“I continue to be a big believer in globalization and free trade,” she said in an interview at her headquarters in Guelph, Ont., an hour’s drive west of Toronto, where her father Frank started machining parts in his garage in 1966. Hasenfratz took over from him in 2002, making the company even more global with a push into Asia. “Let’s tap into where the strengths are and not worry about where the borders are,” Hasenfratz said.
She told Trump as much herself during a visit to the White House in February with Canadian Prime Minister Justin Trudeau. Hasenfratz thinks cooler heads will prevail, and that any real changes to trade in North America won’t come close to the level of Trump’s protectionist rhetoric.
“The onus is on us in the automotive industry and other industries as well to illustrate the consequences of proposed actions,” she said. “We need to break down barriers in how we work together, not create new ones. I felt that there was a good understanding of that.”
That same day, Trump said Canada’s relationship with the U.S. within NAFTA needed only a “tweak,” as opposed to more serious changes with Mexico. He targeted Canada last week however, calling the dairy trade a “disgrace” and on Monday slapped tariffs of up to 24 per cent on Canadian softwood lumber. Trump needs to give Congress a 90-day notice about his intentions to open to up NAFTA talks.
Free trade in North America has been the foundation of auto companies’ business plans for decades, said Tony Faria, director of the Office of Automotive Research at the University of Windsor, in Ontario.
“If that value of merchandise is tariffed, taxed each time it’s crossing the border, that would significantly increase the cost of auto parts and finished automobiles,” Faria said. “It would be hard to even try and identify in advance how much damage there would be.”
Even if a new NAFTA leaves the Canada-U.S. relationship unscathed, changes on how goods cross the U.S.-Mexico border would hurt Linamar, which has several of its facilities there and sources many of the components that go into its products from the country.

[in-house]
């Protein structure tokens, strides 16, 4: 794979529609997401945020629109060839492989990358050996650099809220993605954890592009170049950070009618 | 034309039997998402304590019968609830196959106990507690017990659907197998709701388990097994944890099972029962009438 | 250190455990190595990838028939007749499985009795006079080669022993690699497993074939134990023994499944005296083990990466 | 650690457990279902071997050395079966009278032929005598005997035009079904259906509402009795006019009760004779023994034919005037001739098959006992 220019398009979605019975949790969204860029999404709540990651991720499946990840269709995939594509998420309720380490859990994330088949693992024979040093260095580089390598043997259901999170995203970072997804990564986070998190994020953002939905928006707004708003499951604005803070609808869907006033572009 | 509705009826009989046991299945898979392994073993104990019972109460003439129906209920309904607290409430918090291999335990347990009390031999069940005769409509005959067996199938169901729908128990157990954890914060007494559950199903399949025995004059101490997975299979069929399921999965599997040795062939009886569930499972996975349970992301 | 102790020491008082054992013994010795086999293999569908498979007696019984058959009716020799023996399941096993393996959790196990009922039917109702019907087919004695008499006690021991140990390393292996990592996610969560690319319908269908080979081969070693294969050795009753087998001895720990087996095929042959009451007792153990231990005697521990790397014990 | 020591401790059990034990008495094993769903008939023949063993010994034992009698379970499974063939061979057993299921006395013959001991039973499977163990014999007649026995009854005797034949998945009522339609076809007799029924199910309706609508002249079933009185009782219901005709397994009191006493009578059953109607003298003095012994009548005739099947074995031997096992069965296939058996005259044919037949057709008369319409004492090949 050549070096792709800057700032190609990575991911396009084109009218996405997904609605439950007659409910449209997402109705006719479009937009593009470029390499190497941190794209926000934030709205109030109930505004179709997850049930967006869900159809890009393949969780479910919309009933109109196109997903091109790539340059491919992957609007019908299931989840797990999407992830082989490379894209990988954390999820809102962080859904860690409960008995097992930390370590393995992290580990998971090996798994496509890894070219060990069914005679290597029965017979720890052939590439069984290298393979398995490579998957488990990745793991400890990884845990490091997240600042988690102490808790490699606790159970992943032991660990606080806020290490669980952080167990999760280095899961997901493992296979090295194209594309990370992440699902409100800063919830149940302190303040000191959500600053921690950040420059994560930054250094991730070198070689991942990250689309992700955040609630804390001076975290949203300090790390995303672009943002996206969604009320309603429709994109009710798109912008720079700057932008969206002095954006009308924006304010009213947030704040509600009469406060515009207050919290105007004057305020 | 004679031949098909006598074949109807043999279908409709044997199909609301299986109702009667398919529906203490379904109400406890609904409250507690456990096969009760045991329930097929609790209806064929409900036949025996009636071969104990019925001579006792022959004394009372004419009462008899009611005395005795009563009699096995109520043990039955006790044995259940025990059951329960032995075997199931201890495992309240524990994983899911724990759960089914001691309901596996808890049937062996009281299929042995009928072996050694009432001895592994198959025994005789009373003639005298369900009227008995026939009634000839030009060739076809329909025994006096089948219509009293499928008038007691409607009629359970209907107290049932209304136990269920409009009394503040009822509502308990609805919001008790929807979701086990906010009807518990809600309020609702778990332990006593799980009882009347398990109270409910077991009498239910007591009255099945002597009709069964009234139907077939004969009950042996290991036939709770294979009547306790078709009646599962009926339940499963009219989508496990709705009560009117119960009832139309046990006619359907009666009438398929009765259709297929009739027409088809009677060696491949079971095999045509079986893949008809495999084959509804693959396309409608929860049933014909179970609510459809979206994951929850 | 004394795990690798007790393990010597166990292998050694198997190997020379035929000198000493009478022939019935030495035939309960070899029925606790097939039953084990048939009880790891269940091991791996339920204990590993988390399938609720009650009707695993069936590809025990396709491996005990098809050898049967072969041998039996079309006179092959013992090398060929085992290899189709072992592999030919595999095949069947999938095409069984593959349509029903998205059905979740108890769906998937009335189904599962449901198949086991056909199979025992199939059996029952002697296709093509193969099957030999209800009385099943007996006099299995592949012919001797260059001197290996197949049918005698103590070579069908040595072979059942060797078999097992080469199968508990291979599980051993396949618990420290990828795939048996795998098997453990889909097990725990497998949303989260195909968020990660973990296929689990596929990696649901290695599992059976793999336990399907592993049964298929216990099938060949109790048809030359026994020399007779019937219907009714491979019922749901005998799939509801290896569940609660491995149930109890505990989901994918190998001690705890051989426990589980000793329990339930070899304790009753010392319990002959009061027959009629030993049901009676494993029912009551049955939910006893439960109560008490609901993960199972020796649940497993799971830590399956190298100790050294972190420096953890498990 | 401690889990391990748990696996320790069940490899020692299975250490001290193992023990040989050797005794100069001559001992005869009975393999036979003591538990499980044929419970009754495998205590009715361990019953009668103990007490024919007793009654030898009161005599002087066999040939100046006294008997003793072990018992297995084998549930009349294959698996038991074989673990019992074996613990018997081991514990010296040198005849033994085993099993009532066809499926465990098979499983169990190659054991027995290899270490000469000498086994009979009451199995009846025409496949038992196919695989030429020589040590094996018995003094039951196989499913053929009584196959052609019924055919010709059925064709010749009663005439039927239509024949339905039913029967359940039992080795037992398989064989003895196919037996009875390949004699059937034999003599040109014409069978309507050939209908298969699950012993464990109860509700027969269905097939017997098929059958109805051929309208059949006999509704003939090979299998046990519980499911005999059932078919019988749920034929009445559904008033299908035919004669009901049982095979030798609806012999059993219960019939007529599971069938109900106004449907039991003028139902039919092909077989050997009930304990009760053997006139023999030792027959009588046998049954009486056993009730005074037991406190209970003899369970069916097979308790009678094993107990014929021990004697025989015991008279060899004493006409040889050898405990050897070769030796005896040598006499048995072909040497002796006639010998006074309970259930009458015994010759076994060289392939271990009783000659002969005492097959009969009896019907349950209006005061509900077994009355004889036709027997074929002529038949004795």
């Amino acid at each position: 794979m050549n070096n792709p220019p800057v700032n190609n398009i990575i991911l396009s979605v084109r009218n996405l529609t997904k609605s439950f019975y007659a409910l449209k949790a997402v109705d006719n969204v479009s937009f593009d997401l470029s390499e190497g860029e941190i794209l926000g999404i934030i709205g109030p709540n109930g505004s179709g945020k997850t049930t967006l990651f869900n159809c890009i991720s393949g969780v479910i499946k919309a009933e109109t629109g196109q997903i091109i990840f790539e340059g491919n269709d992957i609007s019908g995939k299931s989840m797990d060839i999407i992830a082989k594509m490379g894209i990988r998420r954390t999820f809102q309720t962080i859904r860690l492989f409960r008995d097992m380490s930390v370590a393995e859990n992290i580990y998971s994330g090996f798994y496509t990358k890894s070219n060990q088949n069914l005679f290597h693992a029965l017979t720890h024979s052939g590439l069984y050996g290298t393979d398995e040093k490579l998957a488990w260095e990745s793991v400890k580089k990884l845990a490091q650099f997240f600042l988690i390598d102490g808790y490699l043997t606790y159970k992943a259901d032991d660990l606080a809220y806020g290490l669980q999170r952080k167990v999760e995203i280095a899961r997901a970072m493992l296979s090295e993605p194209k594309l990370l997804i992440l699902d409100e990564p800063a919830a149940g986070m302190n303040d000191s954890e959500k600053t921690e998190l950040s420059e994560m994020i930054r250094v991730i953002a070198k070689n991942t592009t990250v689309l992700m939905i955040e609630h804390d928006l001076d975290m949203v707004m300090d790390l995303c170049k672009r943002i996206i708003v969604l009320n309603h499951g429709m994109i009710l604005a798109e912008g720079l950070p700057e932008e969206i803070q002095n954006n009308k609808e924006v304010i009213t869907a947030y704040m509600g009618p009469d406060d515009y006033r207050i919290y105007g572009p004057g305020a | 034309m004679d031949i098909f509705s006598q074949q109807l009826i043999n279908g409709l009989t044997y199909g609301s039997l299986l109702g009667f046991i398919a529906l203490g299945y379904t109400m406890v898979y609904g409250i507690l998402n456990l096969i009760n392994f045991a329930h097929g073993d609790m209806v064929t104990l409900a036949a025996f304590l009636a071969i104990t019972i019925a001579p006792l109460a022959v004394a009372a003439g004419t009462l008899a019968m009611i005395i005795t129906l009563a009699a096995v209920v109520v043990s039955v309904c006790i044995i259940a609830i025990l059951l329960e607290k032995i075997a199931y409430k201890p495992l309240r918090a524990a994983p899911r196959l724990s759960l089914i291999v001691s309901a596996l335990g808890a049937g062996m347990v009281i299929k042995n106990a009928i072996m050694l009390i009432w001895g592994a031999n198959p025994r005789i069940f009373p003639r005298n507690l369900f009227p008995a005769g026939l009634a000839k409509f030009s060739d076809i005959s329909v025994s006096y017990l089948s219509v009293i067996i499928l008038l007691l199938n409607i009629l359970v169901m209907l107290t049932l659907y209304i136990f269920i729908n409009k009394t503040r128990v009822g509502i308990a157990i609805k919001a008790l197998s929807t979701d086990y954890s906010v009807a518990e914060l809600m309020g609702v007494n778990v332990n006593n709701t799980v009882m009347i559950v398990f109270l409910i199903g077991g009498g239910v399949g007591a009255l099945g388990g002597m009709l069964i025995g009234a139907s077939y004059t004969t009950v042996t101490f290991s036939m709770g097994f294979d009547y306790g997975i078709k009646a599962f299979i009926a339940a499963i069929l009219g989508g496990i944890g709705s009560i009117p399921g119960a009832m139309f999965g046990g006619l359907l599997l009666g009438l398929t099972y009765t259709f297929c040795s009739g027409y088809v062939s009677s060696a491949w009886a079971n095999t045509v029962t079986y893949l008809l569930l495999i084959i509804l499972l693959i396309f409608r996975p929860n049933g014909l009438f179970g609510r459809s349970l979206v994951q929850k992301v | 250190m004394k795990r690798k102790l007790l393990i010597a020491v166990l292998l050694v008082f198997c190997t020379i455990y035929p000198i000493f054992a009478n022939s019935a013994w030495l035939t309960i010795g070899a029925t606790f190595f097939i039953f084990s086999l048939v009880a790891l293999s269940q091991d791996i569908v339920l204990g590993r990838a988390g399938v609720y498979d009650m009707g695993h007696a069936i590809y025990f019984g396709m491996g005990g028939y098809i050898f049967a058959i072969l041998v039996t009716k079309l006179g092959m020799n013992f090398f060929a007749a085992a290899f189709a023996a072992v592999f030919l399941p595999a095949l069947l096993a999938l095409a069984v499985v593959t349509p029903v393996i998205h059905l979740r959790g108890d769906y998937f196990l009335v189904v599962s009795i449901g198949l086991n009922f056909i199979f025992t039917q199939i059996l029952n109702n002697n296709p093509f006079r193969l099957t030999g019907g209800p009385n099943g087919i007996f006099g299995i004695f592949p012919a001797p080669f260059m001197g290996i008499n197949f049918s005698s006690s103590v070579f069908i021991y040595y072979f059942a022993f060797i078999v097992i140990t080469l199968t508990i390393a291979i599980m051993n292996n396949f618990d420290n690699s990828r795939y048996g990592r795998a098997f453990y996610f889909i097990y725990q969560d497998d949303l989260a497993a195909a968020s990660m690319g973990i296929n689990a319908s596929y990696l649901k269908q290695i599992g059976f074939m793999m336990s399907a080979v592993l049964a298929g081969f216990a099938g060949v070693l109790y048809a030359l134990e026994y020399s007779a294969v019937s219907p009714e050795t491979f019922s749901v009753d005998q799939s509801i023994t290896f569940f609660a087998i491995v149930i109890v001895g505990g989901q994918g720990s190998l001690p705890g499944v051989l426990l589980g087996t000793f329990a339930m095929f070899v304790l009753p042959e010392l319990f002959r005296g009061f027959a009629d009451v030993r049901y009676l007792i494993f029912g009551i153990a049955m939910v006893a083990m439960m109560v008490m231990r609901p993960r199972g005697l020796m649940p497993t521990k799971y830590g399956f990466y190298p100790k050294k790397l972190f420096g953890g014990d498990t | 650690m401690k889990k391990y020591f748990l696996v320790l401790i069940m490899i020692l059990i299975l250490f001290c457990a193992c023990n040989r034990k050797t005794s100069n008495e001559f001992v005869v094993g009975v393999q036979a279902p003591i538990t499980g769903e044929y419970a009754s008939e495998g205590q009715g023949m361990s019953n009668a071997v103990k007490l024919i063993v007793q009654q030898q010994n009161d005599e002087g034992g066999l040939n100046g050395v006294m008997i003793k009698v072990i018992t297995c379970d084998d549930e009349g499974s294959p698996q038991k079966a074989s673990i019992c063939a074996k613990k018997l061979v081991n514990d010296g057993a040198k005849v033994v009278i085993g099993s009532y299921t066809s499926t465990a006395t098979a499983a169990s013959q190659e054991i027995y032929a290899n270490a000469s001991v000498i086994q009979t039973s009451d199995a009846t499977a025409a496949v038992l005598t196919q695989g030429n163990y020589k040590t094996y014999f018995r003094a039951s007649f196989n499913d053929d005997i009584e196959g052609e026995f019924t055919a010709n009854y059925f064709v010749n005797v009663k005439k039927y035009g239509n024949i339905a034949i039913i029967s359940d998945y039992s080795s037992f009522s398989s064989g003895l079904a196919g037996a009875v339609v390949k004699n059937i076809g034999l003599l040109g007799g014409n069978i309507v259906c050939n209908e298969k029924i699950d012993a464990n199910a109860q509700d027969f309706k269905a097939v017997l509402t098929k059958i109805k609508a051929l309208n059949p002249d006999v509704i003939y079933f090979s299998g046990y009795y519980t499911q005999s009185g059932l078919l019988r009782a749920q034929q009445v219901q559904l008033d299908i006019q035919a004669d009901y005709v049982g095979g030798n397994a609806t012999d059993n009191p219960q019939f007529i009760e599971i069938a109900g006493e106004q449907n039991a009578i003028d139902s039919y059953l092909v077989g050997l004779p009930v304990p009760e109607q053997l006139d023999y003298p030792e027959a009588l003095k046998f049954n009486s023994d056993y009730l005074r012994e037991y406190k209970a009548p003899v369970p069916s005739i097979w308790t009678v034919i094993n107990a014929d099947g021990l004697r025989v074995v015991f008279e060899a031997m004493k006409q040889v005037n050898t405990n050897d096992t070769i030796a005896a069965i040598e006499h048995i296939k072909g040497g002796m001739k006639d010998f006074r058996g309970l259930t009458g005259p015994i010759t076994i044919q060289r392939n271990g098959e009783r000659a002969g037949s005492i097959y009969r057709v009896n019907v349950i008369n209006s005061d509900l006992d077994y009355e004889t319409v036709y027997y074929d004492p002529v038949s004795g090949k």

A few buildings away from Linamar’s headquarters is Comtech Manufacturing, one of the company’s 28 facilities in Guelph. Rough aluminum blocks sent up from Mexico are being machined down into shiny cylinder heads, ready to be shipped to the United States and placed into high-performance engines.
Keeping the entire continent connected is key for the competitiveness of the U.S. auto sector, Hasenfratz said. Her office is filled with gleaming metallic parts the company has produced in the past.
“Eighty per cent of the world’s automotive production and sales is outside of North America so it’s critical for us to maintain the very best cost, quality and technology of products here,” she said.
Even if borders thicken under Trump, Linamar will continue to push into new industries around the world. The company also builds parts for wind turbines, oil-drilling equipment and crop harvesters, as well as a line of construction lifts. That list could grow through acquisitions, Hasenfratz said, and she’s currently looking at healthcare and water as potential areas for purchases.
“Water for a growing world, fresh clean water is an issue and we think there could be some opportunities there,” she said.
The trend of outsourcing parts manufacturing is expanding, allowing Linamar to grow faster than the overall industry, Hasenfratz said. The company posted fourth-quarter earnings of C$1.76 per share last month, besting the highest analyst estimate.
“It was our twenty-second quarter in a row of double-digit earnings growth,” Hasenfratz said. “That’s something we’re really proud of.”